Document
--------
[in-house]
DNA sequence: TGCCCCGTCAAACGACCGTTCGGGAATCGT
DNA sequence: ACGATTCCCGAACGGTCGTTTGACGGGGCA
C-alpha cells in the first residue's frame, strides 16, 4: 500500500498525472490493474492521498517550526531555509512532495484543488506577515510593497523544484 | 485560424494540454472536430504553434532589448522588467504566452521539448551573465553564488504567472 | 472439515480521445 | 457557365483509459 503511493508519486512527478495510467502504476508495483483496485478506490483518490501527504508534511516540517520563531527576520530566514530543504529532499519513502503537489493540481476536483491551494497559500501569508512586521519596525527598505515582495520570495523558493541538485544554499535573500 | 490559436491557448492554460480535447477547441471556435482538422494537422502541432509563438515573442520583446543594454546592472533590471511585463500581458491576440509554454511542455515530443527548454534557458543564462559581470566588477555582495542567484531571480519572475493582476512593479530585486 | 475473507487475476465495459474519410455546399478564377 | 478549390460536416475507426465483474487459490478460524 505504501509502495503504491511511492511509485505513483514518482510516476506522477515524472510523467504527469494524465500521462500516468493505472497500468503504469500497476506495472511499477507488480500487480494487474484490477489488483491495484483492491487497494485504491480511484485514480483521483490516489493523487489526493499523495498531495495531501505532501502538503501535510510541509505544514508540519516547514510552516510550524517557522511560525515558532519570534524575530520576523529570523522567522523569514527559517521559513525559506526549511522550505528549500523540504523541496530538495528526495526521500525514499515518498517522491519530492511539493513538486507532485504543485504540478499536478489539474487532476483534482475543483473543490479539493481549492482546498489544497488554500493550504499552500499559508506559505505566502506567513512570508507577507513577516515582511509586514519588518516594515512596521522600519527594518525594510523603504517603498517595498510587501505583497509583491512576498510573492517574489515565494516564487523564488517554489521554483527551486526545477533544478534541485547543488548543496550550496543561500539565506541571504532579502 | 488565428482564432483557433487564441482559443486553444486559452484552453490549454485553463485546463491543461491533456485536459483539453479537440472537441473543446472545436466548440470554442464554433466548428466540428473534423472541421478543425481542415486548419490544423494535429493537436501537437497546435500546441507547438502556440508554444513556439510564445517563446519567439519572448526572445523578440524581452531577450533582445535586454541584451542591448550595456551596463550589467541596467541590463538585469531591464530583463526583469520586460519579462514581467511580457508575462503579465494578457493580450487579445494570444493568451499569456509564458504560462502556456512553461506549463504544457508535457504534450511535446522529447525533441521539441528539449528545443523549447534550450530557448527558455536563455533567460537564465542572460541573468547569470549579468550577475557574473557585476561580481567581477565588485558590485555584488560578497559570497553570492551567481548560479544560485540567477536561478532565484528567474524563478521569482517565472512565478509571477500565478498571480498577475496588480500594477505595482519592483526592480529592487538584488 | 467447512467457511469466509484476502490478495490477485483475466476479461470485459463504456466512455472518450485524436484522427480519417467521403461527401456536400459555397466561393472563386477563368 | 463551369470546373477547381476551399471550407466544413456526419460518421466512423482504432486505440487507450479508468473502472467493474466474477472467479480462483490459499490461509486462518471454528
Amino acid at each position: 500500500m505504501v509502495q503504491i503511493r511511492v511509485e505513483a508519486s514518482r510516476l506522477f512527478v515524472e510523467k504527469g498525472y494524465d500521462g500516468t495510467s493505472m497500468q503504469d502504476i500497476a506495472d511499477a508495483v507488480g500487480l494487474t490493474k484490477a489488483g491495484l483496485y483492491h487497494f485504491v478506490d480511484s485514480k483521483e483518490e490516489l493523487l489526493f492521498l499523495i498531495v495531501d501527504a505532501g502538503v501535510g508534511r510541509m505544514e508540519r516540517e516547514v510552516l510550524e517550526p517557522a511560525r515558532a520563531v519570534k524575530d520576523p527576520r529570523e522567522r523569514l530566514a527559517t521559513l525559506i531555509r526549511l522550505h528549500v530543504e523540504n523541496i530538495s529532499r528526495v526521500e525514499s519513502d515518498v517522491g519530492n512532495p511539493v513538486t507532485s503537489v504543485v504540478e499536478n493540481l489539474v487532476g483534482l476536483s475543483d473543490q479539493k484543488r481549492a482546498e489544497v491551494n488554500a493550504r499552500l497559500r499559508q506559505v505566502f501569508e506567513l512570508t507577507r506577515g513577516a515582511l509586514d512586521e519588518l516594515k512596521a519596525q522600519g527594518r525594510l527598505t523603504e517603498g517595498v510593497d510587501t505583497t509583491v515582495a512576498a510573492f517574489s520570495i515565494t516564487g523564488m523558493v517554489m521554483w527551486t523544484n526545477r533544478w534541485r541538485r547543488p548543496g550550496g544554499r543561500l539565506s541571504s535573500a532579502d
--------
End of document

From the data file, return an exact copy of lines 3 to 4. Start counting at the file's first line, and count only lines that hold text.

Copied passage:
DNA sequence: ACGATTCCCGAACGGTCGTTTGACGGGGCA
C-alpha cells in the first residue's frame, strides 16, 4: 500500500498525472490493474492521498517550526531555509512532495484543488506577515510593497523544484 | 485560424494540454472536430504553434532589448522588467504566452521539448551573465553564488504567472 | 472439515480521445 | 457557365483509459 503511493508519486512527478495510467502504476508495483483496485478506490483518490501527504508534511516540517520563531527576520530566514530543504529532499519513502503537489493540481476536483491551494497559500501569508512586521519596525527598505515582495520570495523558493541538485544554499535573500 | 490559436491557448492554460480535447477547441471556435482538422494537422502541432509563438515573442520583446543594454546592472533590471511585463500581458491576440509554454511542455515530443527548454534557458543564462559581470566588477555582495542567484531571480519572475493582476512593479530585486 | 475473507487475476465495459474519410455546399478564377 | 478549390460536416475507426465483474487459490478460524 505504501509502495503504491511511492511509485505513483514518482510516476506522477515524472510523467504527469494524465500521462500516468493505472497500468503504469500497476506495472511499477507488480500487480494487474484490477489488483491495484483492491487497494485504491480511484485514480483521483490516489493523487489526493499523495498531495495531501505532501502538503501535510510541509505544514508540519516547514510552516510550524517557522511560525515558532519570534524575530520576523529570523522567522523569514527559517521559513525559506526549511522550505528549500523540504523541496530538495528526495526521500525514499515518498517522491519530492511539493513538486507532485504543485504540478499536478489539474487532476483534482475543483473543490479539493481549492482546498489544497488554500493550504499552500499559508506559505505566502506567513512570508507577507513577516515582511509586514519588518516594515512596521522600519527594518525594510523603504517603498517595498510587501505583497509583491512576498510573492517574489515565494516564487523564488517554489521554483527551486526545477533544478534541485547543488548543496550550496543561500539565506541571504532579502 | 488565428482564432483557433487564441482559443486553444486559452484552453490549454485553463485546463491543461491533456485536459483539453479537440472537441473543446472545436466548440470554442464554433466548428466540428473534423472541421478543425481542415486548419490544423494535429493537436501537437497546435500546441507547438502556440508554444513556439510564445517563446519567439519572448526572445523578440524581452531577450533582445535586454541584451542591448550595456551596463550589467541596467541590463538585469531591464530583463526583469520586460519579462514581467511580457508575462503579465494578457493580450487579445494570444493568451499569456509564458504560462502556456512553461506549463504544457508535457504534450511535446522529447525533441521539441528539449528545443523549447534550450530557448527558455536563455533567460537564465542572460541573468547569470549579468550577475557574473557585476561580481567581477565588485558590485555584488560578497559570497553570492551567481548560479544560485540567477536561478532565484528567474524563478521569482517565472512565478509571477500565478498571480498577475496588480500594477505595482519592483526592480529592487538584488 | 467447512467457511469466509484476502490478495490477485483475466476479461470485459463504456466512455472518450485524436484522427480519417467521403461527401456536400459555397466561393472563386477563368 | 463551369470546373477547381476551399471550407466544413456526419460518421466512423482504432486505440487507450479508468473502472467493474466474477472467479480462483490459499490461509486462518471454528